Entry into a home to serve a summons violated the Fourth Amendment
The fact is that in Virginia, most gun-related offenses are punishable as misdemeanors. Further, Virginia continues to prefers Summons over custodial arrests, so this opinion helps safeguard your home from police invasion to serve a Summons.[Sergeant David L.] Moore contends that he did not violate the Fourth Amendment rights of Esperanza Guerrero when he entered her home in an effort to serve a judicially-issued misdemeanor summons on Antonia Munguia. He fails to persuade us, however, that the summons was the functional equivalent of an arrest warrant for Fourth Amendment purposes. Summonses confer more limited authority than arrest warrants; notably, Moore lacked the authority to take Munguia into custody upon service of the summons. Moore fails to cite any persuasive Fourth Amendment precedent that permits a government official to enter a dwelling to serve a non-custodial misdemeanor summons. Indeed, the latest relevant opinion of the Virginia Attorney General concludes that an officer lacks such authority. 2003 Va. Op. Att’y Gen. 64, 2003 WL 23208766 (Sept. 16, 2003) (“[A]bsent consent of a dwelling owner, a law-enforcement officer must obtain a warrant before entering a dwelling for the purpose of serving a summons for a misdemeanor.”).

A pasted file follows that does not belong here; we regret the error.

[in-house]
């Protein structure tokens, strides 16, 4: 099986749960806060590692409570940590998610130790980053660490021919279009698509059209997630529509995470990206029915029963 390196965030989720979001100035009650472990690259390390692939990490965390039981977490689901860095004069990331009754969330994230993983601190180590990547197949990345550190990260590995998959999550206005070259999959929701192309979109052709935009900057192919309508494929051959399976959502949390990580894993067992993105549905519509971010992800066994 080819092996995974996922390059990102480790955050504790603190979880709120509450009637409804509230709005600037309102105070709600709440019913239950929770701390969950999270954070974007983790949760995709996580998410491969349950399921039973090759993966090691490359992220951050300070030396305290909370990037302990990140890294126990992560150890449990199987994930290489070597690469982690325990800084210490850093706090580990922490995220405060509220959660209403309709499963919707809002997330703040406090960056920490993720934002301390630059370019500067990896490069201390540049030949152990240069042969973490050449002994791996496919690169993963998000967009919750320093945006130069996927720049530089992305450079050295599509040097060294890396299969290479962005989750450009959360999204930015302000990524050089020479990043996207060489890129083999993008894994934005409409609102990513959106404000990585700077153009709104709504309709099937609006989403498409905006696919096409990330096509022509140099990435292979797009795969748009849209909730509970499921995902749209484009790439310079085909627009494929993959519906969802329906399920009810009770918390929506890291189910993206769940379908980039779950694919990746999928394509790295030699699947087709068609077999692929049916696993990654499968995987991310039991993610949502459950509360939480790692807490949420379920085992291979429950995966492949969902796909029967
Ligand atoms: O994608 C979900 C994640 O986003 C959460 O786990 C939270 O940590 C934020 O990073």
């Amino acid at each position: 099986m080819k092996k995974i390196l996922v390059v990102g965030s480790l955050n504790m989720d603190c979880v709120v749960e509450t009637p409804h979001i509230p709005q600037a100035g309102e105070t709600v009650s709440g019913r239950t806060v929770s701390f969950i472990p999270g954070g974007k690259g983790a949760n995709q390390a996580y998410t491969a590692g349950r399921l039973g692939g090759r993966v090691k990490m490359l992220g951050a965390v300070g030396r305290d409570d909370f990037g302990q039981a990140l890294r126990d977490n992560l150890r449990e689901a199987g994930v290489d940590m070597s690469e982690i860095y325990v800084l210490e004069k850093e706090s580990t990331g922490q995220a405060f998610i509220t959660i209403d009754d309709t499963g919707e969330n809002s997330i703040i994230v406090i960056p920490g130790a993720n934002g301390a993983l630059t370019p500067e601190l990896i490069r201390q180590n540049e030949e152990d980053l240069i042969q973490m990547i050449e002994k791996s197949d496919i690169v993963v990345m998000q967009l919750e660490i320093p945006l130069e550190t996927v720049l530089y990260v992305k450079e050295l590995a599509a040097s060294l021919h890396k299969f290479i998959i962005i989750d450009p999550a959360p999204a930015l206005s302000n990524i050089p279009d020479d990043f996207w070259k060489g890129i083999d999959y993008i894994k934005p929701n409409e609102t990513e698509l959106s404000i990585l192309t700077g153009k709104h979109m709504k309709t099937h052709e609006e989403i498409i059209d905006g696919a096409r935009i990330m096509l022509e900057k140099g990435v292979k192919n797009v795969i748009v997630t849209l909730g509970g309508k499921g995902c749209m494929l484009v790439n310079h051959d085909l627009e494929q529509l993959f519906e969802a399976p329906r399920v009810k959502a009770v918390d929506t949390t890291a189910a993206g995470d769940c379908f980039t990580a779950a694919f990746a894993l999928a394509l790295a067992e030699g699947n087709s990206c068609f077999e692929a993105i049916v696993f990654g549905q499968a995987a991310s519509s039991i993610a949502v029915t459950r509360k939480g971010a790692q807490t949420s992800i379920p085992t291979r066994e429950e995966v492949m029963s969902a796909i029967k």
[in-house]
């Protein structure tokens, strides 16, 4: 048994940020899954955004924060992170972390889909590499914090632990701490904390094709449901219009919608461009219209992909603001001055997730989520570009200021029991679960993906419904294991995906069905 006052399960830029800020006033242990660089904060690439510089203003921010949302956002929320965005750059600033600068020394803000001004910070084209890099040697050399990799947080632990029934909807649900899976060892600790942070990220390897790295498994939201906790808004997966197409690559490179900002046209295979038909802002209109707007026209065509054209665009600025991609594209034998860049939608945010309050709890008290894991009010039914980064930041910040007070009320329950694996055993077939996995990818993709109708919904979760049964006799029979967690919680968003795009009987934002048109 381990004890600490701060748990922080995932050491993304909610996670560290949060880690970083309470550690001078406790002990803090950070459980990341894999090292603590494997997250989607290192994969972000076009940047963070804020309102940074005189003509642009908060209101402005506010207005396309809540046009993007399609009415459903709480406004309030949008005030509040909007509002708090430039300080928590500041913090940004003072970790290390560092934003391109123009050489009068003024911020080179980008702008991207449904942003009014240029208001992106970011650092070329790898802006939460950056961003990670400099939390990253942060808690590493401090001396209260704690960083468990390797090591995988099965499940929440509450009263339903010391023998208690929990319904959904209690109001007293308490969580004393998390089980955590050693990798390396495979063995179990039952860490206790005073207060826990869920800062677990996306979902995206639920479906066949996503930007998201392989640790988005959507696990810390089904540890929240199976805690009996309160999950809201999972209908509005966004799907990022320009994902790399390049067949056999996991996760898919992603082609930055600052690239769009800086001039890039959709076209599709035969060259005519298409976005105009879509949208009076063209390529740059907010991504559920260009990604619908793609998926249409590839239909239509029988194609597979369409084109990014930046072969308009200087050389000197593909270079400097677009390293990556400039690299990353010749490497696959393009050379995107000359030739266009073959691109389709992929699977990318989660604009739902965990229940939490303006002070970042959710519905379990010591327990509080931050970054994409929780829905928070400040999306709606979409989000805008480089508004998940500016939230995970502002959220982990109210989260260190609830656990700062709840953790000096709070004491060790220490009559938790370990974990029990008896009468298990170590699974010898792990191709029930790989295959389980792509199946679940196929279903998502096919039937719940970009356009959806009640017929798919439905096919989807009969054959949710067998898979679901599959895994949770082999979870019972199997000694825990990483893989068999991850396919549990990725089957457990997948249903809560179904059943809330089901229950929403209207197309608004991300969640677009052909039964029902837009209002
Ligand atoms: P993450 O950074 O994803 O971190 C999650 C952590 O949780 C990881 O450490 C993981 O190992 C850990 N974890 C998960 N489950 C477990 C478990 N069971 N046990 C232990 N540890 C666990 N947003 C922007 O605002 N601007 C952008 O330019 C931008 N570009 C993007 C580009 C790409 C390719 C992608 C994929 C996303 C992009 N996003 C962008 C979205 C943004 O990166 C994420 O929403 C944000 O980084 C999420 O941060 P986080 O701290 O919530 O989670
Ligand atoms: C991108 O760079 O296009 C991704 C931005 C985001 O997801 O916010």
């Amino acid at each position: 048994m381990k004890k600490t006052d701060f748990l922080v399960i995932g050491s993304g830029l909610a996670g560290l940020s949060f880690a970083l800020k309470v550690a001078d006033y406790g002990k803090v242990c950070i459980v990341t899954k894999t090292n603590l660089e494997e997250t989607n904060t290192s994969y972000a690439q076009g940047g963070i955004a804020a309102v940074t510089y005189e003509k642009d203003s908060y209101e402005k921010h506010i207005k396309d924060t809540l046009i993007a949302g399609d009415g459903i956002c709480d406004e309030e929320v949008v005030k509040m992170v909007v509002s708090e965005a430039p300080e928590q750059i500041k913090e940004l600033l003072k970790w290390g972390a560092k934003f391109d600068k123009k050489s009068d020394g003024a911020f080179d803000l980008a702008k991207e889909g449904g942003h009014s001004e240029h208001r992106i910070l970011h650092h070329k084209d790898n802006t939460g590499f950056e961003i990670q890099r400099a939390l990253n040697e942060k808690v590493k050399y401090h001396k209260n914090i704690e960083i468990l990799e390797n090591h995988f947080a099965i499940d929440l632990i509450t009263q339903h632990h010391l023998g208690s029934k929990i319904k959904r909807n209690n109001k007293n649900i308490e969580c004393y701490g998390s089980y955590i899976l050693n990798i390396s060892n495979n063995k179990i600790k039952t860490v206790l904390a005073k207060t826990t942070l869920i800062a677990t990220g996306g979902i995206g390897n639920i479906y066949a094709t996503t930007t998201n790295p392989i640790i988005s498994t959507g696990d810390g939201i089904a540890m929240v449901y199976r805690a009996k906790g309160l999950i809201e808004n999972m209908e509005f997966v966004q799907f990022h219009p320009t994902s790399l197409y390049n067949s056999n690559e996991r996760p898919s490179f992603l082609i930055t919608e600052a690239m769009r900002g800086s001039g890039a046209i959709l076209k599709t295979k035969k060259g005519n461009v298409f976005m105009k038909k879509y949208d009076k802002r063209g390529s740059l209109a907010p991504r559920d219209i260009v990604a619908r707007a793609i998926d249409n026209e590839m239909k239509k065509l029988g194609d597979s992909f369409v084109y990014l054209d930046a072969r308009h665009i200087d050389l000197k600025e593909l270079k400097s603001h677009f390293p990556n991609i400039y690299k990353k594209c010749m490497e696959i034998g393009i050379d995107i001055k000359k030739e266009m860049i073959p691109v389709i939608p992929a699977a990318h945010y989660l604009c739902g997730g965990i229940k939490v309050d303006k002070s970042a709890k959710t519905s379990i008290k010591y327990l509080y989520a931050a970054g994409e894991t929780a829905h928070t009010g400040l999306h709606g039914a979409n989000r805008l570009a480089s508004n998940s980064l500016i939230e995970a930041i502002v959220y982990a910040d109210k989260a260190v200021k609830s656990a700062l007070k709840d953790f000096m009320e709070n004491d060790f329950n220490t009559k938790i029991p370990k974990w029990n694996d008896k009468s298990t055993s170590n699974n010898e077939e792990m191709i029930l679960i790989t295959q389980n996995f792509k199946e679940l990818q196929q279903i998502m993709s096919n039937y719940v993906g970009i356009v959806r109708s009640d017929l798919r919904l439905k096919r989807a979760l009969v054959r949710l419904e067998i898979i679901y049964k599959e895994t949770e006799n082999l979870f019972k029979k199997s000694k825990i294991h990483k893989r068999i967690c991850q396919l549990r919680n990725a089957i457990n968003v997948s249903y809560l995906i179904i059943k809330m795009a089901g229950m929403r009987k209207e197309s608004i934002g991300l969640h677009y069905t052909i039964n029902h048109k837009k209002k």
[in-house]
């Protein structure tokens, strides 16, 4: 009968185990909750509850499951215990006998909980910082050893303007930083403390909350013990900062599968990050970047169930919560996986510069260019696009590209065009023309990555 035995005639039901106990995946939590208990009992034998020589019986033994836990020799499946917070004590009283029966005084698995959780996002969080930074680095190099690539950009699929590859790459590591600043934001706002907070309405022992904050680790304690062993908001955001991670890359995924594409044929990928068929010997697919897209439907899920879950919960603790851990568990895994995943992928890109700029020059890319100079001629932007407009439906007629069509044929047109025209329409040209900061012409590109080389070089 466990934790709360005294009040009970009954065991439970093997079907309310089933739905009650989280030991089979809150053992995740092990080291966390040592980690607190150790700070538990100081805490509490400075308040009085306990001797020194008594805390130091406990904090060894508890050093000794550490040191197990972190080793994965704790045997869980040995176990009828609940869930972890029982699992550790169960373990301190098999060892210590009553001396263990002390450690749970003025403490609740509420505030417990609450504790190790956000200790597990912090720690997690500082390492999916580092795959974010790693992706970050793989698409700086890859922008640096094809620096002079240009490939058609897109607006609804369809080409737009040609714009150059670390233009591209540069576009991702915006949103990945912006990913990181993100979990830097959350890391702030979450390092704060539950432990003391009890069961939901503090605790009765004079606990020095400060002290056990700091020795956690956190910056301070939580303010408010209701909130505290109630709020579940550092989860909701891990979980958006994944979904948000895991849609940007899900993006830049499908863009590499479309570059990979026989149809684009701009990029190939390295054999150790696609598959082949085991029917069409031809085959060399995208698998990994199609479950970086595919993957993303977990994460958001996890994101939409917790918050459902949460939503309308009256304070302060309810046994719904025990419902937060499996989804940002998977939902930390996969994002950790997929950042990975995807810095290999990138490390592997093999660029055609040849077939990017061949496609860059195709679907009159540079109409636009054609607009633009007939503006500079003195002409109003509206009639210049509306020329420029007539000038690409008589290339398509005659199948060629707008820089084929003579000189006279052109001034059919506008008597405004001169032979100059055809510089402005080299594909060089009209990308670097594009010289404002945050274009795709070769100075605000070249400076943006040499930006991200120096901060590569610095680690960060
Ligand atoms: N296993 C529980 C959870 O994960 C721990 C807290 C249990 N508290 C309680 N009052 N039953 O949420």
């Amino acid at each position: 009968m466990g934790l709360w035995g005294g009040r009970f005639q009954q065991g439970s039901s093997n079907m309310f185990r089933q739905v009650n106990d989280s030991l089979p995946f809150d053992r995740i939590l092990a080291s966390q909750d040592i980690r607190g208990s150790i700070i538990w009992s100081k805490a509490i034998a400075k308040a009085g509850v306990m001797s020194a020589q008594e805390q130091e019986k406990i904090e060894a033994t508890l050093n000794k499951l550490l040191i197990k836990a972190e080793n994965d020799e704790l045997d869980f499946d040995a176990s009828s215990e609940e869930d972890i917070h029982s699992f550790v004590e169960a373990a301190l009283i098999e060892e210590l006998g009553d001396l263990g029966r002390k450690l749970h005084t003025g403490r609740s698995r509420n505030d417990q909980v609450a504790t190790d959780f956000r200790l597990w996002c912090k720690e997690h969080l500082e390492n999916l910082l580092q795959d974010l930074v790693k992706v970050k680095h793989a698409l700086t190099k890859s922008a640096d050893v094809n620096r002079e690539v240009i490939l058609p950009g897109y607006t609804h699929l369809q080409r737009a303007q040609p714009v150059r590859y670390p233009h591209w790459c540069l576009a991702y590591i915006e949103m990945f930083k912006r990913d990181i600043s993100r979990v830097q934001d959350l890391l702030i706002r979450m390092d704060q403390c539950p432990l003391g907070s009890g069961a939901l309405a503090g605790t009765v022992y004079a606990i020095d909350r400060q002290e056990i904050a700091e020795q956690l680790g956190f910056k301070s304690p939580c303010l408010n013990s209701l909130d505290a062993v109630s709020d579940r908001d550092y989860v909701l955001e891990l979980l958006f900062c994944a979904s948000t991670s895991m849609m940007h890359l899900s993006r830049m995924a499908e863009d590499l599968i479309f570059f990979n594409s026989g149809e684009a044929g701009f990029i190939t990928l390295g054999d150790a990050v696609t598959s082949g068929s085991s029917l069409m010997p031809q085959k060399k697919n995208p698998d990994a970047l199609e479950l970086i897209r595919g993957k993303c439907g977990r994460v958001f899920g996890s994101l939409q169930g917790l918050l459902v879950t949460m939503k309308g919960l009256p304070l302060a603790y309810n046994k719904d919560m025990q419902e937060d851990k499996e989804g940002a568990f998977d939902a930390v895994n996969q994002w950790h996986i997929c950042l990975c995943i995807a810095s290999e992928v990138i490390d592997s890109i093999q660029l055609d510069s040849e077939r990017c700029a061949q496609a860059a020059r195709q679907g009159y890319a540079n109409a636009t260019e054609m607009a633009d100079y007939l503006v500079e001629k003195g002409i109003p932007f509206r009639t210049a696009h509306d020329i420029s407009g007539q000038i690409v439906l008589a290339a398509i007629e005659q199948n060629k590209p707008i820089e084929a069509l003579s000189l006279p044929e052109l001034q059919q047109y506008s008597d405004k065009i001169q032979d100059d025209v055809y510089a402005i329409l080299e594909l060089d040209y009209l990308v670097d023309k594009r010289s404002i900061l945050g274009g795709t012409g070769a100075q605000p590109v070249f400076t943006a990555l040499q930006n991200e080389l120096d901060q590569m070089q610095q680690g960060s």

Moore is denied Qualified Immunity; too bad for him.
Now I'm all confused.
Wasn't it just a few years ago that a "Moore" or "More" got arrested for a misdemeanor instead of summonsed, and the 4th Circuit said in that case that the 4th Amendment did not protect? Something about the 4A not protecting someone against a violation of state law (the cop arresting someone for a misdemeanor instead of issuing a summons)?
Moore. Misdemeanor. Summons. Arrest. Sometimes the 4A does protect; sometimes it don't.
Aha! I thought so! Virginia vs Moore 2008: http://www.law.cornell.edu/supct/html/06-1082.ZO.html
Last edited by Citizen; 08-11-2011 at 10:44 PM.
The case where Moore was the victim of a cop was arrested when he should have been issued a Summons. There never was a Summons in that case.
This case, where Moore is the bad guy (a cop), involved a Summons that was issued by a judge, and the cop treated it like a Custodial Arrest. The panel, in an unpublished opinion, said cops in Virginia can't do that.
Note this case came from Prince William County. Perhaps the plaintiffs are/were "undocumented" -- maybe that colored the opinion, although in theory it shouldn't have.
I read through the opinion... They really zapped the Sergeant:
Then they found he did not merit said immunity. Ouch.Thus, qualified immunity extends “ample protection to all but the plainly incompetent or those who knowingly violate the law.” Malley v. Briggs, 475 U.S. 335, 341 (1986).